D) Americans in general are fat and we gorge ourselves on candy (do you KNOW how many bags of candy corn I've eaten?? A lot!) and then we get all depressed about our jeans being tight; but we continually still feed into the lie that we need more candy (money, alcohol, etc.) to make us feel good. In fact, anything that makes us feel good (including food) becomes an idol to us (and reinforces this to our children).
E) Eating too much candy makes kids crazy. (Source - my own house). It makes moms fat.... yet we are compelled to sneak it out of our kid's treat bags in large quantities year after year.
F) Americans need to get a grip and stop being naive about marketing tactics from those companies who are trying to make us eat more and spend more on things we don't need (like candy- which is bad for our health and our teeth) And when eaten in excess, as we generally do (okay, I know that moderation is fine and some people are great at it, but the majority are not), we are suckered into the gravity-pull of American consumerism and gluttony.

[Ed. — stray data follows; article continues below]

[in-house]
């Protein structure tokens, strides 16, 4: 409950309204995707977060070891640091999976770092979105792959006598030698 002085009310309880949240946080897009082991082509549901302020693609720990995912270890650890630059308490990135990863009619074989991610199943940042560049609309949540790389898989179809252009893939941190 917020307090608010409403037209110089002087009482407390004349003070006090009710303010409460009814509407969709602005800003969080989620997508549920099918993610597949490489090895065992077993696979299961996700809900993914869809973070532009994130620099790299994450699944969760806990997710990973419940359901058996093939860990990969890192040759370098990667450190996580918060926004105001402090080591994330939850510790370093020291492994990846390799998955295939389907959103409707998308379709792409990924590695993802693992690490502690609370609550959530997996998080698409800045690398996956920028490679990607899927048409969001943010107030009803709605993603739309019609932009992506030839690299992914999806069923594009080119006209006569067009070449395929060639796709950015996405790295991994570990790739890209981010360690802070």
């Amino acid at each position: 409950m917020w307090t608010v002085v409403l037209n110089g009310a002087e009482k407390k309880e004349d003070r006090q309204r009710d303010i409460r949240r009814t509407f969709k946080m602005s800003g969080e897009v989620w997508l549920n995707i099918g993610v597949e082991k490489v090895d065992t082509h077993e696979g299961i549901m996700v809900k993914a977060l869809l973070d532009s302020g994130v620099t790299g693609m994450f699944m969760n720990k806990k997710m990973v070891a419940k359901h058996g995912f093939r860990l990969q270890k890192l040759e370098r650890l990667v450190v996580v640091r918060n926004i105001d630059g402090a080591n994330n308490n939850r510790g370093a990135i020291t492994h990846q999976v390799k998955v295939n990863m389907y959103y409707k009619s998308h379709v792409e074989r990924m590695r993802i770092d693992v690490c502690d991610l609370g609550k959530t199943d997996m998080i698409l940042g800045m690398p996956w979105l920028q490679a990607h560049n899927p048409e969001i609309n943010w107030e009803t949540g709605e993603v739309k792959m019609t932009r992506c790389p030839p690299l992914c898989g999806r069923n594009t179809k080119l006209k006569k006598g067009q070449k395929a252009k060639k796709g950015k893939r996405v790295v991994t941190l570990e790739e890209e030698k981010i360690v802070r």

G) Halloween/Harvest parties - Let's just go to a halloween, harvest, or whatever party (even at our churches) and stuff our faces with all kinds of goodies and treats and send our kids (even teens) home with buckets of candy - so then our teenage daughter needs therapy because she has weight issues and hates herself because her jeans don't fit. Do we get this people? Why are we surprised when children struggle with self-image and eating disorders such as Bulemia? Okay, so don't flame me, I'm no expert, but my opinion is that society tells us to look one way and eat another way - that totally contradict one another.... and then we wonder why we have these problems.
H) For the $35 I will spend on buying candy for trick or treaters in my neighborhood (I live in a middle-class subdivision that sees a fair share of Halloween traffic) I could sponsor a child to receive food, clothing, healthcare, and education for a whole month! (And I'm not even talking about costumes, just the price of candy).
So, in short and in my honest opinion, Halloween reinforces gluttony in our children, gets them to buy in to the lie that "stuff" (like candy) can make you happy, and is some sort of "right" or "material reward". This only adds to the deception and problems within American society and culture where we feel that we are "owed" something or "deserve" something (which isn't necessary) in order to draw our self-worth.